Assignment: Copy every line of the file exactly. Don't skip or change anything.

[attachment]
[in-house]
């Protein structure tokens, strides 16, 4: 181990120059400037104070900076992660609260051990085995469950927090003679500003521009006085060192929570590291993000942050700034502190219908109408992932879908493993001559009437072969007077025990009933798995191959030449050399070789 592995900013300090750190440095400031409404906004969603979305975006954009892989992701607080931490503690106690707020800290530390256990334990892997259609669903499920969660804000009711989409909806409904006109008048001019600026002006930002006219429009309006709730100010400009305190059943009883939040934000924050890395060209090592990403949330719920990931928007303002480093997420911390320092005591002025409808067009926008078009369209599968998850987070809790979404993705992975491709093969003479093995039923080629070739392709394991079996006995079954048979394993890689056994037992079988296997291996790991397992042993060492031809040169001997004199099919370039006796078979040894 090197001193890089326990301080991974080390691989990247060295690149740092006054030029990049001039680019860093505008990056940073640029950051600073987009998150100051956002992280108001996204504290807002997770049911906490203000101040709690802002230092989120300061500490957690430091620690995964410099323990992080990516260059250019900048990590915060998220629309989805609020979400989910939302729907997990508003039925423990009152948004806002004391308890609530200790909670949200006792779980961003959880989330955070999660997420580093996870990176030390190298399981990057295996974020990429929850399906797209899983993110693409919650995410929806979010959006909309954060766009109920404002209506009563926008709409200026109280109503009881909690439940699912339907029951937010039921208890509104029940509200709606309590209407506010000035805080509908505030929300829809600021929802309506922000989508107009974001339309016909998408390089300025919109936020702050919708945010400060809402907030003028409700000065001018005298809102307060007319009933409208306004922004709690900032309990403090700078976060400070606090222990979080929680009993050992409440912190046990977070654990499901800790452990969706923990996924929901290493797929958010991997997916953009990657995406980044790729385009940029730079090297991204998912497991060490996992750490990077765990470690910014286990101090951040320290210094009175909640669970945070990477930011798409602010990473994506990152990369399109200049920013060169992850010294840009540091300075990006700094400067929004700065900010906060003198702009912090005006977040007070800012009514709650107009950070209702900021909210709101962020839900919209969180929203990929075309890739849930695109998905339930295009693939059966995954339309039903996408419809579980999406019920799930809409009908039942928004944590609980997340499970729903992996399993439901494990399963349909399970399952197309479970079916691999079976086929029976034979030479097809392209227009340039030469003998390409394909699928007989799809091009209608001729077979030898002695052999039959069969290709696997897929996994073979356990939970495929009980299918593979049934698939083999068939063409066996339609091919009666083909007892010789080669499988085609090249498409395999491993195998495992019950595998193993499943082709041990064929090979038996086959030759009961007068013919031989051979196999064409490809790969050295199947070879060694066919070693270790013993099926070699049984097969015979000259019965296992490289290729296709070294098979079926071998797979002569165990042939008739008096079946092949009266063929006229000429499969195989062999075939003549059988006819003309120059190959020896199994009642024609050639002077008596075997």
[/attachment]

[in-house]
């Protein structure tokens, strides 16, 4: 181990120059400037104070900076992660609260051990085995469950927090003679500003521009006085060192929570590291993000942050700034502190219908109408992932879908493993001559009437072969007077025990009933798995191959030449050399070789 592995900013300090750190440095400031409404906004969603979305975006954009892989992701607080931490503690106690707020800290530390256990334990892997259609669903499920969660804000009711989409909806409904006109008048001019600026002006930002006219429009309006709730100010400009305190059943009883939040934000924050890395060209090592990403949330719920990931928007303002480093997420911390320092005591002025409808067009926008078009369209599968998850987070809790979404993705992975491709093969003479093995039923080629070739392709394991079996006995079954048979394993890689056994037992079988296997291996790991397992042993060492031809040169001997004199099919370039006796078979040894 090197001193890089326990301080991974080390691989990247060295690149740092006054030029990049001039680019860093505008990056940073640029950051600073987009998150100051956002992280108001996204504290807002997770049911906490203000101040709690802002230092989120300061500490957690430091620690995964410099323990992080990516260059250019900048990590915060998220629309989805609020979400989910939302729907997990508003039925423990009152948004806002004391308890609530200790909670949200006792779980961003959880989330955070999660997420580093996870990176030390190298399981990057295996974020990429929850399906797209899983993110693409919650995410929806979010959006909309954060766009109920404002209506009563926008709409200026109280109503009881909690439940699912339907029951937010039921208890509104029940509200709606309590209407506010000035805080509908505030929300829809600021929802309506922000989508107009974001339309016909998408390089300025919109936020702050919708945010400060809402907030003028409700000065001018005298809102307060007319009933409208306004922004709690900032309990403090700078976060400070606090222990979080929680009993050992409440912190046990977070654990499901800790452990969706923990996924929901290493797929958010991997997916953009990657995406980044790729385009940029730079090297991204998912497991060490996992750490990077765990470690910014286990101090951040320290210094009175909640669970945070990477930011798409602010990473994506990152990369399109200049920013060169992850010294840009540091300075990006700094400067929004700065900010906060003198702009912090005006977040007070800012009514709650107009950070209702900021909210709101962020839900919209969180929203990929075309890739849930695109998905339930295009693939059966995954339309039903996408419809579980999406019920799930809409009908039942928004944590609980997340499970729903992996399993439901494990399963349909399970399952197309479970079916691999079976086929029976034979030479097809392209227009340039030469003998390409394909699928007989799809091009209608001729077979030898002695052999039959069969290709696997897929996994073979356990939970495929009980299918593979049934698939083999068939063409066996339609091919009666083909007892010789080669499988085609090249498409395999491993195998495992019950595998193993499943082709041990064929090979038996086959030759009961007068013919031989051979196999064409490809790969050295199947070879060694066919070693270790013993099926070699049984097969015979000259019965296992490289290729296709070294098979079926071998797979002569165990042939008739008096079946092949009266063929006229000429499969195989062999075939003549059988006819003309120059190959020896199994009642024609050639002077008596075997």